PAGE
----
One listener wants to know what gives the government the right to tow your car for unpaid parking tickets. I’m Amy E. Feldman.
A listener wants to know what gives the government the right to boot—and then tow—a car over parking violations. He wrote: if my neighbor doesn’t pay me money he owes, I can’t take his car. He wants to know whether it’s a Constitutional violation to seize property without just compensation. At first blush, the answer seems obvious: the government does it all the time. Of course they can do it. And, spoiler alert, that is the answer. But the more you think about it, the more it does kind of seem wrong.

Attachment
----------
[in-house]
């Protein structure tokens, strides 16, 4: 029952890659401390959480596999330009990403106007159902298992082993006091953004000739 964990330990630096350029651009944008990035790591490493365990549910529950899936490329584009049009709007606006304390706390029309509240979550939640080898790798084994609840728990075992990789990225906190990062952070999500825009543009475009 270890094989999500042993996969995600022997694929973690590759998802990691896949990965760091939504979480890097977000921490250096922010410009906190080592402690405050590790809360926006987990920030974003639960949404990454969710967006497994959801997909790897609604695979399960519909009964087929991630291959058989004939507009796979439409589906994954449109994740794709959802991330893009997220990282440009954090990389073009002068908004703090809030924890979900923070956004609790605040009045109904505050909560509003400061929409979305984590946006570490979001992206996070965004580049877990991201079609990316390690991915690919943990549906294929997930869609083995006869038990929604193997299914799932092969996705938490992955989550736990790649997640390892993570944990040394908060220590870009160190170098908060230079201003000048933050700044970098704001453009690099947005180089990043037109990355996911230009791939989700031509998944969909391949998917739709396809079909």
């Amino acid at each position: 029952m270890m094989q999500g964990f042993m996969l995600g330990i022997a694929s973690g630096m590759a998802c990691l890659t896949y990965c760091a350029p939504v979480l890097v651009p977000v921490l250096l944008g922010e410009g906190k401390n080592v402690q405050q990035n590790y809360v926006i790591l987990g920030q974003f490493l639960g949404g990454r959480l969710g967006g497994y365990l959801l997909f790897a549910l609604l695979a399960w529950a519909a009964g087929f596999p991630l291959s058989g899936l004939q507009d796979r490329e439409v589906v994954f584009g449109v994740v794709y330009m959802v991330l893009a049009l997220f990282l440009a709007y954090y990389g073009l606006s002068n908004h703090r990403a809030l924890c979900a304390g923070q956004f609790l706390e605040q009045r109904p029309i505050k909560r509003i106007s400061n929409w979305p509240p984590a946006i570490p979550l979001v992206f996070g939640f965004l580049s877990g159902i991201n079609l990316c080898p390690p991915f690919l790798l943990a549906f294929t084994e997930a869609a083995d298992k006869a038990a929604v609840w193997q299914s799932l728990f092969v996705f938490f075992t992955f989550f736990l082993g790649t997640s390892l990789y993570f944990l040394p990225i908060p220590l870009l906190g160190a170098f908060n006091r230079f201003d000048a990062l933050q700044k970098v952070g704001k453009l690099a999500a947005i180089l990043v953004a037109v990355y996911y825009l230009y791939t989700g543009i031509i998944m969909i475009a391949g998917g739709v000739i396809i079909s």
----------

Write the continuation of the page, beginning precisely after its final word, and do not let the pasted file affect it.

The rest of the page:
Why does the government have the right to take your car for a couple of unpaid parking tickets? Well first, because there’s a law in virtually every state that says they can. While the Fifth Amendment says the government has to pay you if they want to take your property for public use, that doesn’t apply where the government is seizing a car to punish you for bad behavior. They have to give you notice and an opportunity to correct the situation before they tow your car, but the Constitution won’t help you get your car back if you don’t pay the tickets.